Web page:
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Oracle’s latest move: changing a URL, embedded in a URL, embedded in a URL, embedded in your contract and reducing the quality of their support.

Oracle is notorious for their unclear and incredibly complex contracts.  A purchase of Oracle database has hundreds of pages of terms and conditions when you look at your contracts and the URLs contained in those contracts.  It’s often the URLs where Oracle hides their biggest “gotchas.”  Oracle repricing policies around their technical support is a great example of this strategy.

Most Oracle customers have a contract that states the actual contract and URLs embedded in that contract constitute the arrangement of the parties.  According to the Oracle contract itself, nothing else should really apply.  If it’s not in the contract, it doesn’t bind the parties.  Well, that’s how it should work, but the reality is different.   Oracle will often use non-contractual “policies” to extract revenue from their customers or restrict their customers’ freedom to use competitive products.  It appears that Oracle is now taking this approach one step further.

Recently, Oracle made a change to their terms of service policies related to usage of their technical support portal.  Did you even know there were terms of services for that portal?  Have you ever read them? Of course you haven’t.  Not only did Oracle change their policies, but Oracle didn’t make any type of announcement to their customers about the change (at least I could not find any announcement).  Do you know how we found out about the change?  We found out because Oracle started sending letters to their customers who were “violating” the terms.

Let’s give you a little more detail where these policies sit:

  • You have a contract with Oracle that you signed. In that contract are a bunch of URLs pointing to different Oracle policies. (Now remember, these direct ULAs are usually incorporated into your Oracle agreement by the entire agreement clause you and Oracle signed up to.)
  • One of these URLs is Oracle’s Technical Support Policies
  • Oracle Technical Support Policies have URLs in them as well. One URL points to the Oracle Support Portal where you log into Oracle support and use the service you are paying for.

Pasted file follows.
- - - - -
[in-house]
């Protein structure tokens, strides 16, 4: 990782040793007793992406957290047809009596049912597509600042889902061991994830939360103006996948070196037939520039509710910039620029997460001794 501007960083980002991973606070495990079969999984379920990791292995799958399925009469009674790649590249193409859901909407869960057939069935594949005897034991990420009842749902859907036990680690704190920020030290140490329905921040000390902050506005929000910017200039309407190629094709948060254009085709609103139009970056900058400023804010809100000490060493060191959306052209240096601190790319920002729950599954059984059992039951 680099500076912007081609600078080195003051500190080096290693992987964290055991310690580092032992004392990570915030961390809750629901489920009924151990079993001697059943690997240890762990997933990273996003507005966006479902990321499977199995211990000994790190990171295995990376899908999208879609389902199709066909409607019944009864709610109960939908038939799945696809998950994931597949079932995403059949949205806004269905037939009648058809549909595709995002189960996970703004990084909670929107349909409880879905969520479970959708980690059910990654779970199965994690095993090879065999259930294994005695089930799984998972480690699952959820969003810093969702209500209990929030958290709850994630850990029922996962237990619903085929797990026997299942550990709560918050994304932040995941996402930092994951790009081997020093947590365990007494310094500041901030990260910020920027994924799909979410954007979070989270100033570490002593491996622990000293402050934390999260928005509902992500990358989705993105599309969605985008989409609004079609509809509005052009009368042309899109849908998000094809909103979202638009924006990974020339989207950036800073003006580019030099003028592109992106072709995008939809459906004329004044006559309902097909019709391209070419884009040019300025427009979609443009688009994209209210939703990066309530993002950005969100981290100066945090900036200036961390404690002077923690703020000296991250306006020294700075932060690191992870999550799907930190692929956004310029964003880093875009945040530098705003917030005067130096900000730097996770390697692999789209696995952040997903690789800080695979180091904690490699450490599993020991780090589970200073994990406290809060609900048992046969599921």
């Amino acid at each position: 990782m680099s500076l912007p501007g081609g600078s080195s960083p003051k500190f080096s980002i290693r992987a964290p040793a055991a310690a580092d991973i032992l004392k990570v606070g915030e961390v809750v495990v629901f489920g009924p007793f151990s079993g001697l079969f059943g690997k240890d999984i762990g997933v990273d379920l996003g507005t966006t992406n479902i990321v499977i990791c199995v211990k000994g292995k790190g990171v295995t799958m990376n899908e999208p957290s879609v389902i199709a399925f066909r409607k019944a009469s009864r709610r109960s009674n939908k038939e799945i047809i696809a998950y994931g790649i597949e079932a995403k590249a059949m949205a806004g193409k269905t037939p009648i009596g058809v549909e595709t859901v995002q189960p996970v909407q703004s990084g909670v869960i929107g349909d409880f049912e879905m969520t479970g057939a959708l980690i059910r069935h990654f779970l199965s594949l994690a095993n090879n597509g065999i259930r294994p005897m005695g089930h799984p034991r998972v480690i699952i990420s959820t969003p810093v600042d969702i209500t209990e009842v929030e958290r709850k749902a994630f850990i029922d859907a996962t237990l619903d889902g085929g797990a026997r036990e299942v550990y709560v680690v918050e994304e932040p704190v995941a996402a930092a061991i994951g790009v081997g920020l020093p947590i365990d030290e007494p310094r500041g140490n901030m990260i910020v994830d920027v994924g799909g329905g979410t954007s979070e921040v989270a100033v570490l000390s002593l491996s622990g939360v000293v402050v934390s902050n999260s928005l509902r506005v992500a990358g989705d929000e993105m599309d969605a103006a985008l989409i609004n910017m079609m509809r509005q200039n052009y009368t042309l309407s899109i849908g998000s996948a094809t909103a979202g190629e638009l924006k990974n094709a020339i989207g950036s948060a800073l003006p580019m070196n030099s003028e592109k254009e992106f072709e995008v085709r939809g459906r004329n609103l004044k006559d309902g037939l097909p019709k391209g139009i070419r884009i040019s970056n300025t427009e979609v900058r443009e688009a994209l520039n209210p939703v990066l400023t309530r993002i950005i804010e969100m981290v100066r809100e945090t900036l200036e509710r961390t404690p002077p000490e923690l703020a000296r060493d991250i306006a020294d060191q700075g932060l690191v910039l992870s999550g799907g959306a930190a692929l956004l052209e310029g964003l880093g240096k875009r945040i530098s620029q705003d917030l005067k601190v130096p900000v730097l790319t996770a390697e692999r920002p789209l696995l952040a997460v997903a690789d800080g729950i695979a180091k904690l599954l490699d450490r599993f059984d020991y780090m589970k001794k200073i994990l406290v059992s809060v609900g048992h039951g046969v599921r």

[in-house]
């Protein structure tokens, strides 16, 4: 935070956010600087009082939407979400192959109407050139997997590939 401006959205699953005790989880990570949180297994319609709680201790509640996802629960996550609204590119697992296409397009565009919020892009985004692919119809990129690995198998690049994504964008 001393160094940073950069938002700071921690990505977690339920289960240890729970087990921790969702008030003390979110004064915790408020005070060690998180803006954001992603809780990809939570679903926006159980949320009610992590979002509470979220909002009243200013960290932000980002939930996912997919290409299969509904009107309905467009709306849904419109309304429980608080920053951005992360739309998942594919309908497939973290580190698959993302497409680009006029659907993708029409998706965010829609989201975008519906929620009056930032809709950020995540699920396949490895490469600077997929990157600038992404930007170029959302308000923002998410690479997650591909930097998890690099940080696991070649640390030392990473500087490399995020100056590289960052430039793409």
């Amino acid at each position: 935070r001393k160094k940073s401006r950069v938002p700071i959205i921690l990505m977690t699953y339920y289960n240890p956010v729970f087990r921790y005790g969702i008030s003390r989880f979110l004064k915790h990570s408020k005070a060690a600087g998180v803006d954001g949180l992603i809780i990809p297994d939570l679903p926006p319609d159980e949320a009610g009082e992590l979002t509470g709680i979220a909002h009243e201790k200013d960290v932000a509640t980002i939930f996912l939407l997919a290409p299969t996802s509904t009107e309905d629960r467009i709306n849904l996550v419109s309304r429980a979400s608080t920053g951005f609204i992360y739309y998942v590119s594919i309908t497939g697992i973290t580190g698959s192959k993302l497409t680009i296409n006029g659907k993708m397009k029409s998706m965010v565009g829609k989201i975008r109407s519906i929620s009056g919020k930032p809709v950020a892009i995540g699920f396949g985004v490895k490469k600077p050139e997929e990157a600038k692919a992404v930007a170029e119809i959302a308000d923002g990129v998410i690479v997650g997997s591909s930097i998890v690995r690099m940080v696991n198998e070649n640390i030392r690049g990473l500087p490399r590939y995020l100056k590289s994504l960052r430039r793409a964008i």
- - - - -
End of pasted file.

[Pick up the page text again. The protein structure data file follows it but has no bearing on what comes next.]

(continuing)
• The Oracle Support Portal has a series of links on it. One of these links is their Terms of Service policies.  It’s in this link that Oracle made a change.

In summary, Oracle changed text in a URL, contained in a URL, contained in a URL, contained in your contract.  And now Oracle is sending letters to customers who they say are violating that link.

So what did Oracle change?  They made two changes: 

  1. First, Oracle is limiting the number of downloads you can make each day when you have Oracle support.  You were able to make unlimited downloads and now Oracle is capping it at 500.   In typical Oracle fashion, they did not actually prevent you from downloading more than 500 documents/patches in a day.  Rather, the Oracle system allows you to go out of compliance and then you are hit with the nasty-gram.   Sound familiar?
  2. The second change Oracle made is that if you download a patch from Oracle you must apply it within 90 days.   Previously you could apply it whenever you liked.   This change is so recent that we have not yet seen Oracle audit their clients and use this as a non-compliance finding.  But knowing Oracle the way we do, I wouldn’t be surprised if Oracle LMS did just that.  Oracle knows when you downloaded the patch. Running Oracle LMS scripts could tell Oracle when you applied that patch.  After that, it’s just a math problem.

There are so many important issues surrounding this move by Oracle.  Can Oracle compel their clients to adhere to these non-contractual terms?  (Remember, it’s not in your contract).  Are these new restrictions a material reduction in Oracle’s technical support policies and therefore a potential contract breach?  Will Oracle audit customers who apply patches after 90 days?  Why did Oracle make these changes in the first place?  Are they trying to limit the value of their on-premise offerings to make their struggling cloud seem more appealing?  We don’t know the answers to these questions but we will be following this one closely and writing separately about these issues in much more detail.  One thing we do recommend is that you continue to run your business as you need, and should Oracle come knocking with a letter or an audit, be armed with facts to defend yourself.  One fact is indisputable: it’s not in your contract!

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